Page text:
What is vulvodynia?
Persistent vulvar pain can be frustrating and difficult to diagnose. Treating such pain is also difficult, and it can take a while to resolve, even with the right therapy. The cause of vulvar pain can be a specific disorder such as an infection, or it can be idiopathic (meaning there’s no known cause). Idiopathic pain in the vulva is referred to as vulvodynia.
According to the International Society for the Study of Vulvovaginal Disease, people with vulvodynia experience discomfort in the vulva, most often described as a burning pain. It occurs without any visible findings or a particular, clinically recognizable neurological disorder. To diagnose vulvodynia, the doctor will try to rule out more common causes of vulvar pain, including:
- Infection (e.g., herpes, human papillomavirus, and candidiasis)
- Inflammation (e.g., immunobullous disorder, lichen planus, and lichen sclerosus)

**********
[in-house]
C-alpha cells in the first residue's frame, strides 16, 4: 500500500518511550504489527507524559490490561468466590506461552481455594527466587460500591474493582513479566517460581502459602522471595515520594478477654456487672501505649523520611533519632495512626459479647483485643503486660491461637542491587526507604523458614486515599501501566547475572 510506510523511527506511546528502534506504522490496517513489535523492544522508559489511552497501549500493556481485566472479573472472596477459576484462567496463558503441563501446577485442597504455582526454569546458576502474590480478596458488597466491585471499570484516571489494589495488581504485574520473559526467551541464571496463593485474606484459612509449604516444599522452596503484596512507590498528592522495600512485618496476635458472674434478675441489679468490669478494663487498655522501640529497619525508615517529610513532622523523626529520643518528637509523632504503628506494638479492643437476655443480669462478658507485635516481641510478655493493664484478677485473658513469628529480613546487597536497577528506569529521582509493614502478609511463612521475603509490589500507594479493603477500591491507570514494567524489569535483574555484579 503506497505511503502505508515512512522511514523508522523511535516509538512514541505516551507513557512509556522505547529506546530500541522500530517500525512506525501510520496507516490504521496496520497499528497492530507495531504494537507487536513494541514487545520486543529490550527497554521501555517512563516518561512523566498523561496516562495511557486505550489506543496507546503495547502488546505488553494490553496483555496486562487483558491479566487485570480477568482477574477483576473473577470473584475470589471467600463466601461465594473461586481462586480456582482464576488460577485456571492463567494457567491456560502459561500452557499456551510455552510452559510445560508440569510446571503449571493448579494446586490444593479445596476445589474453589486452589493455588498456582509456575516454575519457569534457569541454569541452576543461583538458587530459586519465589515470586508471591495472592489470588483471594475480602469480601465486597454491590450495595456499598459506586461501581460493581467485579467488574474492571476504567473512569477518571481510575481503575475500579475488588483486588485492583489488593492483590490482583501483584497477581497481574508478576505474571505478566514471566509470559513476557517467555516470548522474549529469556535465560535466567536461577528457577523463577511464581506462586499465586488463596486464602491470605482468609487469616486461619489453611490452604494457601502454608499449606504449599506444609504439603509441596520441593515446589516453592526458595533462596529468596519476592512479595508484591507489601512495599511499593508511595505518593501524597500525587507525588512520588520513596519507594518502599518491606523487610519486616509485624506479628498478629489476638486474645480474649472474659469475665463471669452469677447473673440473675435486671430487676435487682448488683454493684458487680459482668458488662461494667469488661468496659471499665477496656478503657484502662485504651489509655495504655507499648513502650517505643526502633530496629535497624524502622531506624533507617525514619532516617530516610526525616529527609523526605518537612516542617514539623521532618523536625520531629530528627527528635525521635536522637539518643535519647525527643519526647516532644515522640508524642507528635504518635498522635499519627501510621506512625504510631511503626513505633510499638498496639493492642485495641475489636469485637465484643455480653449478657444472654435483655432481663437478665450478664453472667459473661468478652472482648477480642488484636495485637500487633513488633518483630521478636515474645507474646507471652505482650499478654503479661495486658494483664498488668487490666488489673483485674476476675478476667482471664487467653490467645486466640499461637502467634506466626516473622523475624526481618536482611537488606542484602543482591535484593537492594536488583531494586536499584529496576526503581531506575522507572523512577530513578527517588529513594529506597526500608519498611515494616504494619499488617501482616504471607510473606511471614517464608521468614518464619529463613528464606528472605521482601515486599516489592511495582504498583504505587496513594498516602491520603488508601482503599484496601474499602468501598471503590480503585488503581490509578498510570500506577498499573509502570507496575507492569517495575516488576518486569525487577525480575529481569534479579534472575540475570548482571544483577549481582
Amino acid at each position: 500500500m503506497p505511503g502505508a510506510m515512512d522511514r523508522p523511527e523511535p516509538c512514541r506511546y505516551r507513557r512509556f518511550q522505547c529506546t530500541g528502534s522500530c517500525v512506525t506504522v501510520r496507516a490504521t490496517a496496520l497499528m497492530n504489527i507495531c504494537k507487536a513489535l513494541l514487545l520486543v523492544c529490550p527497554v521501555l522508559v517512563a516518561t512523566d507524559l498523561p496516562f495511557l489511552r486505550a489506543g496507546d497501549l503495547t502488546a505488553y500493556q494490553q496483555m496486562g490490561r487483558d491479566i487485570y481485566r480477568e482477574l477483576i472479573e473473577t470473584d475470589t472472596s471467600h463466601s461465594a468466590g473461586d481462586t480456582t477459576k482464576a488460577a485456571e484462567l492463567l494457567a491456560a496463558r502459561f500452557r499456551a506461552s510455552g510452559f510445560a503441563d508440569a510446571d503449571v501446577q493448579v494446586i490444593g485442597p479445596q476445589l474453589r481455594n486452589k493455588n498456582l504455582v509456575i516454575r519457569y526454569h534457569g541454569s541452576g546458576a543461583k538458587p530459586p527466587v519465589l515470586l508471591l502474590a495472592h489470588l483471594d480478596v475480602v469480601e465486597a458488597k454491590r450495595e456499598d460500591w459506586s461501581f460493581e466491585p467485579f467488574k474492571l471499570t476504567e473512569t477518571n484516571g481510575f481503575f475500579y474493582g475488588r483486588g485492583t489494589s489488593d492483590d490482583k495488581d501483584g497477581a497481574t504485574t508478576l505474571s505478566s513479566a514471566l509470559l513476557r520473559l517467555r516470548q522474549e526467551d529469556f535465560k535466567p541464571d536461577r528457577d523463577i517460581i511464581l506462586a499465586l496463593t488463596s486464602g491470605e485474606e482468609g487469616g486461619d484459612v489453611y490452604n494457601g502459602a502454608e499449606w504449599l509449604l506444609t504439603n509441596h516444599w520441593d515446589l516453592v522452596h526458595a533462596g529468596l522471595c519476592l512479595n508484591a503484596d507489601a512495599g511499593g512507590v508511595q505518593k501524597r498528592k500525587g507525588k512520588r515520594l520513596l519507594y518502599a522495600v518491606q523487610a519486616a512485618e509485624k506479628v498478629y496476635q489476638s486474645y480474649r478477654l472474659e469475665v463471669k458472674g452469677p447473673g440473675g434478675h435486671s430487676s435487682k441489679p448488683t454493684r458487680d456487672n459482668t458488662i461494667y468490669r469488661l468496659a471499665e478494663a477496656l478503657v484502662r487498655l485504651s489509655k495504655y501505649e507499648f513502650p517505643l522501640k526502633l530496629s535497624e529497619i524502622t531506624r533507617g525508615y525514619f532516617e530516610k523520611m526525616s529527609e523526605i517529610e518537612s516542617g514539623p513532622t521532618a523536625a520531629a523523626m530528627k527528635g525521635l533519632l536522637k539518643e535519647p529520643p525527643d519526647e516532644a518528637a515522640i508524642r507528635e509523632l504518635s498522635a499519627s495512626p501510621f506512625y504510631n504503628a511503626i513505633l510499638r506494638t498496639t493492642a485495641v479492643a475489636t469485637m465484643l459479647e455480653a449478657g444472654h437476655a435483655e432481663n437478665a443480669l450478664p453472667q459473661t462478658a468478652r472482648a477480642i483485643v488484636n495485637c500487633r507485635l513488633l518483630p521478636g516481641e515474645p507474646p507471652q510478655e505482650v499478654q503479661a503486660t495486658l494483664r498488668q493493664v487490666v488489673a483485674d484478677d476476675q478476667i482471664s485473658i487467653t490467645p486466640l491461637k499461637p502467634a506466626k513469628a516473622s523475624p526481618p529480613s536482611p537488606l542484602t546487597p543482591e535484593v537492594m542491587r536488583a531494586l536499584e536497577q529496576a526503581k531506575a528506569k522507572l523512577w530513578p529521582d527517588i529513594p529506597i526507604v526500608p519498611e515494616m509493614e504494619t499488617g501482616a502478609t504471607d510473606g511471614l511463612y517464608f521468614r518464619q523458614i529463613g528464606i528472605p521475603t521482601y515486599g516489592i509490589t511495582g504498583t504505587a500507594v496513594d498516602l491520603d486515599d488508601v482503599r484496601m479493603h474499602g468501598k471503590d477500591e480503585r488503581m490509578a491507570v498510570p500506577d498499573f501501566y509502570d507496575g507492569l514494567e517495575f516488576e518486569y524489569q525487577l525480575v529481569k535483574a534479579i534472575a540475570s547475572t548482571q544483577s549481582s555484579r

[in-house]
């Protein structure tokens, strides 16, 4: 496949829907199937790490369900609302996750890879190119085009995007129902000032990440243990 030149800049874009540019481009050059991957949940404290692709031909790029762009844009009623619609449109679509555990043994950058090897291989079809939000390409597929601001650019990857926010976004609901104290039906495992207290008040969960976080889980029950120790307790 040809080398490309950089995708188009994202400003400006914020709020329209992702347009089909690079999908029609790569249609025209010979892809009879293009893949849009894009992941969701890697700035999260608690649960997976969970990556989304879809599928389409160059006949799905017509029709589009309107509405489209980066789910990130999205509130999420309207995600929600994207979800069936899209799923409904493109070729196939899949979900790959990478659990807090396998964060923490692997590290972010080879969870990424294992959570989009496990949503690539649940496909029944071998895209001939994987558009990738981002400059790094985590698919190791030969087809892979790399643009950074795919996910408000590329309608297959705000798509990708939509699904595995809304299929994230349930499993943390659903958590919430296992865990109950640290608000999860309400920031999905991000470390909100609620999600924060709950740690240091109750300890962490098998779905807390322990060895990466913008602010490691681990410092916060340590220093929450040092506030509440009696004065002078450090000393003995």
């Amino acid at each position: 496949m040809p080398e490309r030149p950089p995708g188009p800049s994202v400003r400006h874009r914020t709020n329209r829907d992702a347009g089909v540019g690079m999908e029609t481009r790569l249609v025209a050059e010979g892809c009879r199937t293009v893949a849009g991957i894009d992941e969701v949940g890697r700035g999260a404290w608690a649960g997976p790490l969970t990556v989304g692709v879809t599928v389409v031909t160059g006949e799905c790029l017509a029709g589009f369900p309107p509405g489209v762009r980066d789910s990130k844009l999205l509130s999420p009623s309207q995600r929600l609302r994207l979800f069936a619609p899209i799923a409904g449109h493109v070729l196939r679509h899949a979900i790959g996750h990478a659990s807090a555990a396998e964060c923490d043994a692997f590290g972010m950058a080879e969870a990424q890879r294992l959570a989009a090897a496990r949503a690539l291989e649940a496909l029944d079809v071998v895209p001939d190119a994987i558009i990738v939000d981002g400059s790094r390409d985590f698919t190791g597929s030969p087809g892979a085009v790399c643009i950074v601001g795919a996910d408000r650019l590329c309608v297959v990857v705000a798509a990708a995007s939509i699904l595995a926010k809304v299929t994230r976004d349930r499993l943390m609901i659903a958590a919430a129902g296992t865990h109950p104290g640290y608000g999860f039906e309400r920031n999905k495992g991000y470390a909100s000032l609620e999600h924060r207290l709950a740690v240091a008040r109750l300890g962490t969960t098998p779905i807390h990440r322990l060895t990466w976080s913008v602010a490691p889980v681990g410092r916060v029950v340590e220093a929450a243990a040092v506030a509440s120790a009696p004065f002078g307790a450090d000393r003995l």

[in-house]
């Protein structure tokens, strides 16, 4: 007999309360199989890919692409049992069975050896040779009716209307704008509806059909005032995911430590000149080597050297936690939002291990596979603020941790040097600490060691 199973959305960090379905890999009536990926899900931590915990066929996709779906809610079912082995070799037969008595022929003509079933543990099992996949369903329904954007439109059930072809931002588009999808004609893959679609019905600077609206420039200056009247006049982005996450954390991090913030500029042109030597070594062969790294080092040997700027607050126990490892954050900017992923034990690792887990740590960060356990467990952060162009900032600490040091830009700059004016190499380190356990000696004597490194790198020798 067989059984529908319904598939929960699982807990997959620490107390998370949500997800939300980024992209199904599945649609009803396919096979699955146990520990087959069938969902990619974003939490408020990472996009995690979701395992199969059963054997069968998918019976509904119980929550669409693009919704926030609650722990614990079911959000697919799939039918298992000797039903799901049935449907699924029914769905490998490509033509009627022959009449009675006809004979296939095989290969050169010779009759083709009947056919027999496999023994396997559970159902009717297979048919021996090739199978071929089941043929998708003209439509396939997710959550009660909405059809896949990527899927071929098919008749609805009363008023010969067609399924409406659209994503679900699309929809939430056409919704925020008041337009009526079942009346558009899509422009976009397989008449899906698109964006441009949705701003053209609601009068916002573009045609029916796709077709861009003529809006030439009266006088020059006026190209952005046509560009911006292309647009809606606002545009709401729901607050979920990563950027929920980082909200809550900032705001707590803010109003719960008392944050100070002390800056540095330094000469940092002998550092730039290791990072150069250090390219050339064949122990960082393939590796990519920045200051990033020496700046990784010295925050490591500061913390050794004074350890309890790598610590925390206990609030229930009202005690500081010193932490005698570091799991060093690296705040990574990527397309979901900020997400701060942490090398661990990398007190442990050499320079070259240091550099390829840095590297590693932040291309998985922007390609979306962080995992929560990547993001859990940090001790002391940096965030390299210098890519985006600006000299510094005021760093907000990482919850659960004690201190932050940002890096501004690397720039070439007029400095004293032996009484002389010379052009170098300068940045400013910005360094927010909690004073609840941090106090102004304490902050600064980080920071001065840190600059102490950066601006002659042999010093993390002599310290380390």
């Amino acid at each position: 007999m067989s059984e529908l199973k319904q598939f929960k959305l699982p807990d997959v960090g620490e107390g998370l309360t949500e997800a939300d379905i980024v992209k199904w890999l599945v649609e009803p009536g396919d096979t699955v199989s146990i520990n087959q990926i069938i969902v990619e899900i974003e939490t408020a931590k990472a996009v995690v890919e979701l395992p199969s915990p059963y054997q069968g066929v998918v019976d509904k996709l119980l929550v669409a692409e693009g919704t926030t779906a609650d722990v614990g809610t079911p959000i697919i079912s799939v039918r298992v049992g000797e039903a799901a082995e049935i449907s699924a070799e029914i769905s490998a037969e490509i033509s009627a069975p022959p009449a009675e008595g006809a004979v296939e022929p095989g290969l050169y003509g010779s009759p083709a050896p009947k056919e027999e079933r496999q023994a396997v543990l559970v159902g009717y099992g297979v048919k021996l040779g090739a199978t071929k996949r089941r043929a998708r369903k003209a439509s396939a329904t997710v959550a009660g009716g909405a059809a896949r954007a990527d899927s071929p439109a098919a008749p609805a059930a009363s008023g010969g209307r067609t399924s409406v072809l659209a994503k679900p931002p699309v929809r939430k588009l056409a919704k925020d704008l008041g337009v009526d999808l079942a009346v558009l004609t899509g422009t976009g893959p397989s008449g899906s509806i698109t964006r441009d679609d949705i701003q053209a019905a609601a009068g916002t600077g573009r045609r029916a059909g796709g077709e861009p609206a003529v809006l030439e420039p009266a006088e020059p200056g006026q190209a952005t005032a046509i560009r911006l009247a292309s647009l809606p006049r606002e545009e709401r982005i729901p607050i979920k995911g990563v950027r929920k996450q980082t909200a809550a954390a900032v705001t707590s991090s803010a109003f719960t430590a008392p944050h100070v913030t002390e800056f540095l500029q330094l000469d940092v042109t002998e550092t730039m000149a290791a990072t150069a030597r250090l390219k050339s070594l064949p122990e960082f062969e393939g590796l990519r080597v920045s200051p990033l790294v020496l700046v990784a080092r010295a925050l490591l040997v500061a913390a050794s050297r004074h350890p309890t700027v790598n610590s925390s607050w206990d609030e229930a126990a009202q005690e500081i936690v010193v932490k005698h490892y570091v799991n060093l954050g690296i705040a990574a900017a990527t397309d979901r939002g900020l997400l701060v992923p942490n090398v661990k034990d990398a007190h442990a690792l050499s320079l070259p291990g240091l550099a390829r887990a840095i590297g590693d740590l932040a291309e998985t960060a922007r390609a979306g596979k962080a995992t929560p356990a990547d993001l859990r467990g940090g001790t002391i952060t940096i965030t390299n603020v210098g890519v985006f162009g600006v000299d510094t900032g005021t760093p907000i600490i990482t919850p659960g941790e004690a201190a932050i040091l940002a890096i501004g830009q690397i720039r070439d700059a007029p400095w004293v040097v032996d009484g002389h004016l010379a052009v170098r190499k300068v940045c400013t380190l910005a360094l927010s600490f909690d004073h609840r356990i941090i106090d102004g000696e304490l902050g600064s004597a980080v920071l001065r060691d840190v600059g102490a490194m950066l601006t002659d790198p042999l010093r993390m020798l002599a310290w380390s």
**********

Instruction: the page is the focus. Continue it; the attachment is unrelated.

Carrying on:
- Abnormal tissue growth (e.g., squamous cell cancer and Paget’s disease)
- Neurological disorder (e.g., compression of the spinal nerve and herpes neuralgia)
Vulvodynia is diagnosed when vulvar pain persists for three months or more without any detectable cause.
The doctor will describe each case of vulvodynia along the following parameters:
- Generalized, localized (e.g., clitorodynia and vestibulodynia), or both
- Spontaneous, provoked (e.g., with contact), or both
- Primary or secondary onset
- Persistent, intermittent, constant, delayed, or immediate